The continuing sell-off in the world's stock markets has hit foreign funds even harder than domestic offerings. While the typical domestic-equity offering has shed about one-third of its value since the current downturn began in the spring of 2000, the average overseas fund has lost nearly 45 percent of its value.
Of course, foreign funds can't stay in the gutter forever. Not only are there many good bargains abroad - the price multiples of foreign funds are 15 percent to 20 percent lower than those of domestic offerings on average - but there is also reason to believe the worst might be over in international markets. Overseas funds, in fact, have held up significantly better than domestic-equity offerings in recent months and for the year to date.
Therefore, investors who have less international exposure than they want should consider addressing that sooner rather than later. Those investors, no doubt, would prefer a first-rate fund that has proved its ability to rebound from a sell-off.
Finding such funds is much easier said than done, though. Only 116 of the 370 foreign funds were around for 1994's mild slump; only 60 of them were around for 1992's moderate correction; and only 41 of them were around for 1990's double-digit downturn. The vast majority of that 41 have disappointed after at least one of the past sell-offs or have uninspiring long-term records. And most of those that have prospered after the past downturns and over time have changed managers since 1990 or are inaccessible to individual investors. In other words, few funds can clear the hurdles in this competition.
In fact, only two retail foreign funds have thrived after the 1990, 1992 and 1994 sell-offs; have earned strong long-term records; and have stuck with the management responsible for their considerable past success: American Funds EuroPacific Growth (AEPGX) and Harbor International (HAINX).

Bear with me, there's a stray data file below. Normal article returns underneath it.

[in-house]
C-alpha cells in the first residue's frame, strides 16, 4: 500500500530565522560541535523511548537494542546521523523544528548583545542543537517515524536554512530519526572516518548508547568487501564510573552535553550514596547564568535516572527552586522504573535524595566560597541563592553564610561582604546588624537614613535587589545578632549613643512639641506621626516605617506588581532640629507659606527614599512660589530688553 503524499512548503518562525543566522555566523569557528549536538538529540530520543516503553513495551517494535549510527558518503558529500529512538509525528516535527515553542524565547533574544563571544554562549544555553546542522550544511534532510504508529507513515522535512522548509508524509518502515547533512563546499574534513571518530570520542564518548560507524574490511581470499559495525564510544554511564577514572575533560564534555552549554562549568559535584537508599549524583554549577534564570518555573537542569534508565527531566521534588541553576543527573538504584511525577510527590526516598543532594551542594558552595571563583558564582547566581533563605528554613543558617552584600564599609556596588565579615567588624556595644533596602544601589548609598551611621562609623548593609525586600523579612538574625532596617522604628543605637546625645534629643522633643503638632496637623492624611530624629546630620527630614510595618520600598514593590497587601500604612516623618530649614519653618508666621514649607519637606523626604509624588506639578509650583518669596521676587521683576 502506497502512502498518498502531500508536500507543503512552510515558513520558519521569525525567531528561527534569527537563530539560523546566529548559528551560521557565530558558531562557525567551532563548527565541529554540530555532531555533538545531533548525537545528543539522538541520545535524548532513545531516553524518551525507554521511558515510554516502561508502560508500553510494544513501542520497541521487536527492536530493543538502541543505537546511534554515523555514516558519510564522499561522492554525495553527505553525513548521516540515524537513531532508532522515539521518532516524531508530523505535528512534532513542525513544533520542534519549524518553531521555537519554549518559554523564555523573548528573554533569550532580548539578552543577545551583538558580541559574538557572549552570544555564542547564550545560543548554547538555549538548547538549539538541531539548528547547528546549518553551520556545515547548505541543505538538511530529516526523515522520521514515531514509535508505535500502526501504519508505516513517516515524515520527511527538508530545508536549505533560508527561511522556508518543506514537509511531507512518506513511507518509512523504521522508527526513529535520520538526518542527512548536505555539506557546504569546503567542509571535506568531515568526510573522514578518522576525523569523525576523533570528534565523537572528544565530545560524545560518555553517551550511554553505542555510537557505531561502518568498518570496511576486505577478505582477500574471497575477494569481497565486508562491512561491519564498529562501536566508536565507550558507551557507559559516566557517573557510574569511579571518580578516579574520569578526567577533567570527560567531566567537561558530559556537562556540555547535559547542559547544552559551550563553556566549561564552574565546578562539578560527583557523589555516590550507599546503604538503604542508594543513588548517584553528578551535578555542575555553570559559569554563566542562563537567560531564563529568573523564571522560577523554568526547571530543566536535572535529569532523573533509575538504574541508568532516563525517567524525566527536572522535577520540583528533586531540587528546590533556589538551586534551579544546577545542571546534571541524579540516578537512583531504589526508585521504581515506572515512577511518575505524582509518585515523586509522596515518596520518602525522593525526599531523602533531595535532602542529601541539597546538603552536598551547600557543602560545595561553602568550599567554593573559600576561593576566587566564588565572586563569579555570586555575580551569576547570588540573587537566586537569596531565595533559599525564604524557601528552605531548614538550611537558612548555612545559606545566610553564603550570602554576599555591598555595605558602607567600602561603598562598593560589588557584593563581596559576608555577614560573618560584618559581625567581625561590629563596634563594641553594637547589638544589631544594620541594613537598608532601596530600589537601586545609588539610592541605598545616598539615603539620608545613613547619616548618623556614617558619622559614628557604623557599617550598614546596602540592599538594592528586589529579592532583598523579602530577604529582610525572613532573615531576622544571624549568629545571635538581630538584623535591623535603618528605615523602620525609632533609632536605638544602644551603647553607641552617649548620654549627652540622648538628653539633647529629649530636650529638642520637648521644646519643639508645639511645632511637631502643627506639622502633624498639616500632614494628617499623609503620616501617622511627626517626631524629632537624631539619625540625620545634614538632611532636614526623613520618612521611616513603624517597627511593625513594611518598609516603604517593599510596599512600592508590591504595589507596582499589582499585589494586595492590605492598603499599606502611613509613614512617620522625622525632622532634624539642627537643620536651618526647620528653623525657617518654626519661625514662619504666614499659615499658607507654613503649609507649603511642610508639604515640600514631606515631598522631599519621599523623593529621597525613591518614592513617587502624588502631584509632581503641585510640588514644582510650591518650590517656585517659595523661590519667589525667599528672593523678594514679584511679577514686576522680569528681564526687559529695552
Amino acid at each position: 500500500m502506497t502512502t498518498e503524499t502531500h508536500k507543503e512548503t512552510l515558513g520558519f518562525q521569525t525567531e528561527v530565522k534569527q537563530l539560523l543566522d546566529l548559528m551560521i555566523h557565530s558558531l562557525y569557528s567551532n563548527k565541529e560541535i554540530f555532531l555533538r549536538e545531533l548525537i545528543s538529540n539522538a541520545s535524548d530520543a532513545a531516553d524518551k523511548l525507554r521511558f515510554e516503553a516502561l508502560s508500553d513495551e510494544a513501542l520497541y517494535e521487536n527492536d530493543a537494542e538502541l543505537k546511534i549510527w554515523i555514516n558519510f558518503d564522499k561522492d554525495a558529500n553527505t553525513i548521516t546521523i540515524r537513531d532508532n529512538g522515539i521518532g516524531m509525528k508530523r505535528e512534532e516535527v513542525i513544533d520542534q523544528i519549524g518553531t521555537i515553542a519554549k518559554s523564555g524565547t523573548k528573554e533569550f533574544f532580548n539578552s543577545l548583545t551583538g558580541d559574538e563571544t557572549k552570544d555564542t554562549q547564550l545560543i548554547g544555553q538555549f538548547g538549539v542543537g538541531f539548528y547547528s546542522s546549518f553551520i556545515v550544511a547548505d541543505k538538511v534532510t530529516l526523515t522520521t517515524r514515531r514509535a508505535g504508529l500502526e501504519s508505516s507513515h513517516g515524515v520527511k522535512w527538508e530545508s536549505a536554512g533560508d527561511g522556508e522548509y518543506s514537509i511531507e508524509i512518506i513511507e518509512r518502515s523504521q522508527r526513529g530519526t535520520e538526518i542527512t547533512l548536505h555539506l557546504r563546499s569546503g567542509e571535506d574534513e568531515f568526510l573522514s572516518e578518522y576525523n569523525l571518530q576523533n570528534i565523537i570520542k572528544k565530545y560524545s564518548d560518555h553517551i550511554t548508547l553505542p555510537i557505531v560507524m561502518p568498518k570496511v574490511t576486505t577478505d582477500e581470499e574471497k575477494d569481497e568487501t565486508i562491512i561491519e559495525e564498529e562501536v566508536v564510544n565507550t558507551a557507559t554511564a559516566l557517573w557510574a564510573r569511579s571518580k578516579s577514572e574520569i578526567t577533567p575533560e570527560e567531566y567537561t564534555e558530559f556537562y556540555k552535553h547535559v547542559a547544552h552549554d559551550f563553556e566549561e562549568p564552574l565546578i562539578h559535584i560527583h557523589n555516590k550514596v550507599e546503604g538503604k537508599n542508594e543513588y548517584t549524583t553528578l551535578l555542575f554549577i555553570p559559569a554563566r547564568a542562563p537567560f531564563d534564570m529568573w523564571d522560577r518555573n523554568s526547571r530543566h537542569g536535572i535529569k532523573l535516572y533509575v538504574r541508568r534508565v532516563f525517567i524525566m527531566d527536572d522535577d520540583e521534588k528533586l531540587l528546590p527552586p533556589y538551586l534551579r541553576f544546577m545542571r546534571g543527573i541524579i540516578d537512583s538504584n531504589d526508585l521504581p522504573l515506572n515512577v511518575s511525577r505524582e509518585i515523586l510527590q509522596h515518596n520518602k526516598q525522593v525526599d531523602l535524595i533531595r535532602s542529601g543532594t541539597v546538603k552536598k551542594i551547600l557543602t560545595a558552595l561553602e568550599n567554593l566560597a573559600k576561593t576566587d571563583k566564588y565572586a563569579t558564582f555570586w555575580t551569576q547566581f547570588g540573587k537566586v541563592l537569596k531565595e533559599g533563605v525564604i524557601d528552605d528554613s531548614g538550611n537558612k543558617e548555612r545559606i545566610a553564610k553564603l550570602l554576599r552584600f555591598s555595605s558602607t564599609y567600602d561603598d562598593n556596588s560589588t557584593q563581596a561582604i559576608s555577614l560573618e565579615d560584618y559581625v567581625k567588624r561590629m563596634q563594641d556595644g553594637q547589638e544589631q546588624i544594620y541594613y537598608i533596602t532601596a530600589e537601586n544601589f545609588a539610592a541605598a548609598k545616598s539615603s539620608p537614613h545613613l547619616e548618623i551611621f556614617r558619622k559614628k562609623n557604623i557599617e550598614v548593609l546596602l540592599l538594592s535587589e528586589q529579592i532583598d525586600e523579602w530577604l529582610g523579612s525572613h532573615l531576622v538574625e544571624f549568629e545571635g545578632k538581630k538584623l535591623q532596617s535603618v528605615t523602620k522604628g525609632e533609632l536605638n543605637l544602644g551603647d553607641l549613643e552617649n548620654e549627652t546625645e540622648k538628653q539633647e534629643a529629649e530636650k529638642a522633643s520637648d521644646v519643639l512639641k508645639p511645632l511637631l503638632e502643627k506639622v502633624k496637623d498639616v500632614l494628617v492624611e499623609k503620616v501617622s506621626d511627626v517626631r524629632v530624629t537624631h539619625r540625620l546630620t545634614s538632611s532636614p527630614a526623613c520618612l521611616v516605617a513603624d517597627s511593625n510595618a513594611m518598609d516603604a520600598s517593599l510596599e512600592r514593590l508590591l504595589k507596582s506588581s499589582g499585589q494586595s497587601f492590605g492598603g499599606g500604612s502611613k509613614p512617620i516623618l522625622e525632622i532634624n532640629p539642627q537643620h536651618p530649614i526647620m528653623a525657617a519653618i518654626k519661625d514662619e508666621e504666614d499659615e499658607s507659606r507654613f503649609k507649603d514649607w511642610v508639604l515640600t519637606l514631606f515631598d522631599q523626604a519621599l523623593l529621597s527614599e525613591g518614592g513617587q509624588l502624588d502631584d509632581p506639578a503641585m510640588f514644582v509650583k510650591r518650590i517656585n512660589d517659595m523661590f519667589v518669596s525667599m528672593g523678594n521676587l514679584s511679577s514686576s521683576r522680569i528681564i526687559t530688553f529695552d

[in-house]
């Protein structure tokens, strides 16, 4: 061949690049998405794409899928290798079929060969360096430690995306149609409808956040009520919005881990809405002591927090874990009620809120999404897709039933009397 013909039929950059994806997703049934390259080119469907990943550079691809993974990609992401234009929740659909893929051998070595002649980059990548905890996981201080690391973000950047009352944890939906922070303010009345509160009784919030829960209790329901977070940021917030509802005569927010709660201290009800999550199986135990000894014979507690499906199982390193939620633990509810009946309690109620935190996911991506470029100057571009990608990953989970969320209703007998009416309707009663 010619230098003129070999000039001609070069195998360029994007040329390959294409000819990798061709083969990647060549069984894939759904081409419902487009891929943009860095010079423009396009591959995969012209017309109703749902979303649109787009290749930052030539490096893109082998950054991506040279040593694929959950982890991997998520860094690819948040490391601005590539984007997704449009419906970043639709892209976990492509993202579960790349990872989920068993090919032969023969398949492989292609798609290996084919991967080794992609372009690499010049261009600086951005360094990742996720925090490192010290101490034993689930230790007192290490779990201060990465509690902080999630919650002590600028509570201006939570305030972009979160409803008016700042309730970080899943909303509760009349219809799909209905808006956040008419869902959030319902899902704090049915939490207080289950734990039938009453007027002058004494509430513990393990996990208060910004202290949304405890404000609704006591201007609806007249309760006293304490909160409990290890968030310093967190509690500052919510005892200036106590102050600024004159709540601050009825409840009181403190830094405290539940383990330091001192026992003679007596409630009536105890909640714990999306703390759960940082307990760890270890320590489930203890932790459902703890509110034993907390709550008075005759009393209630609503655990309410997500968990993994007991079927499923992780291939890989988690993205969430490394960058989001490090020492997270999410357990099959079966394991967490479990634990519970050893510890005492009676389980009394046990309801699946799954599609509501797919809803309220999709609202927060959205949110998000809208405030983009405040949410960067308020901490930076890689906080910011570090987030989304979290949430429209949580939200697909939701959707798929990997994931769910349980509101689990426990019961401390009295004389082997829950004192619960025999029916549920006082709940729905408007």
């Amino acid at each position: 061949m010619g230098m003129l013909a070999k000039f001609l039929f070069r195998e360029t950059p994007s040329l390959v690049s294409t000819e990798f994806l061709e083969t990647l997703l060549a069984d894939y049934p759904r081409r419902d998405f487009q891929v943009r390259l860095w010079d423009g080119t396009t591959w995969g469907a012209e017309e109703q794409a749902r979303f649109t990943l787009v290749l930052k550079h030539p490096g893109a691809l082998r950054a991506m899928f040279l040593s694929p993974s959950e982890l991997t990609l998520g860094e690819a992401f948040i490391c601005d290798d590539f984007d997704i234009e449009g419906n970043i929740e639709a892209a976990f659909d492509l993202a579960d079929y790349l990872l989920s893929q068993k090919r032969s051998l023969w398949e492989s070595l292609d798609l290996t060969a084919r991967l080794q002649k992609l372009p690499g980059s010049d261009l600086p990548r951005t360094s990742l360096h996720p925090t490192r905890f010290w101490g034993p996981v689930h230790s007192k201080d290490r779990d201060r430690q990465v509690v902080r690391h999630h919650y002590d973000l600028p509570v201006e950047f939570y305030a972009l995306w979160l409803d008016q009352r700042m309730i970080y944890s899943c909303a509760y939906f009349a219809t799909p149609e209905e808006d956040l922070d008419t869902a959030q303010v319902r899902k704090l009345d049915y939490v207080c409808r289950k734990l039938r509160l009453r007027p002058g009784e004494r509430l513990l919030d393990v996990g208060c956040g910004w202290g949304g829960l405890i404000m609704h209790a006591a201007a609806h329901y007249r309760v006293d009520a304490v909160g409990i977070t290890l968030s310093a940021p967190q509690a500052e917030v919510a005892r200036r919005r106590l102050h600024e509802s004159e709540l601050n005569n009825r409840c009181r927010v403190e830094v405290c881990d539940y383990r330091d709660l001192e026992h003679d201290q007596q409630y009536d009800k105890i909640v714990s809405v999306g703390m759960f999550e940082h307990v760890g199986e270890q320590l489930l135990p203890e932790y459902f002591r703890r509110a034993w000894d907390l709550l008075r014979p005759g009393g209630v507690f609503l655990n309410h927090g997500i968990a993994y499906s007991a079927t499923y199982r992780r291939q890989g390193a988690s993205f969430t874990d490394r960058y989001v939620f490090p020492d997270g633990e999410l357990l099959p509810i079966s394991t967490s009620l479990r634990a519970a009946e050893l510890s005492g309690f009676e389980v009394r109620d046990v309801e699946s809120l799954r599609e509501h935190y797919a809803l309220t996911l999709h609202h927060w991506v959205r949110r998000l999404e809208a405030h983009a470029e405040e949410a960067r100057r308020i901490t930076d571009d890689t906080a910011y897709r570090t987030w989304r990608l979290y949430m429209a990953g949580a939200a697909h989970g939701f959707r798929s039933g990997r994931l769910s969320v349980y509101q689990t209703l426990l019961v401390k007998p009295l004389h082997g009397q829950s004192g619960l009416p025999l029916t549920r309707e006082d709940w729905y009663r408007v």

American Funds EuroPacific Growth: This fund posted a top-quartile 19 percent gain in 1991, and though its 36 percent return in 1993 was merely average, it also earned superior results in 1995. Its 10-year returns rank among the foreign category's best, and it has suffered only limited volatility along the way. The fund's deep and experienced management team has achieved this enviable record with a buy-and-hold, growth-at-a-reasonable-price strategy. A low expense ratio rounds out its appeal.
Harbor International: Hakan Castegren, who has run this offering since its 1987 inception, focuses on undervalued blue chips with strong franchises or assets. He has executed his value style deftly after the three early-1990s corrections and over time. Indeed, the fund posted top-quartile gains in 1991, 1993 and 1995, and it has gained 10 percent per year over the past decade, while the typical foreign offering has returned 5 percent per annum during that period. Volatility hasn't been a problem here. And the fund boasts a fetching expense ratio.
Prospective foreign-fund investors might also want to check out another fund that came close to meeting our demanding criteria, Preferred International Value (PFIFX). It opened in mid-1992, so it wasn't around for the 1990 slump and its immediate aftermath. However, it thrived after the 1992 sell-off and posted solid results after the 1994 slump. And it has a terrific long-term, risk/reward profile.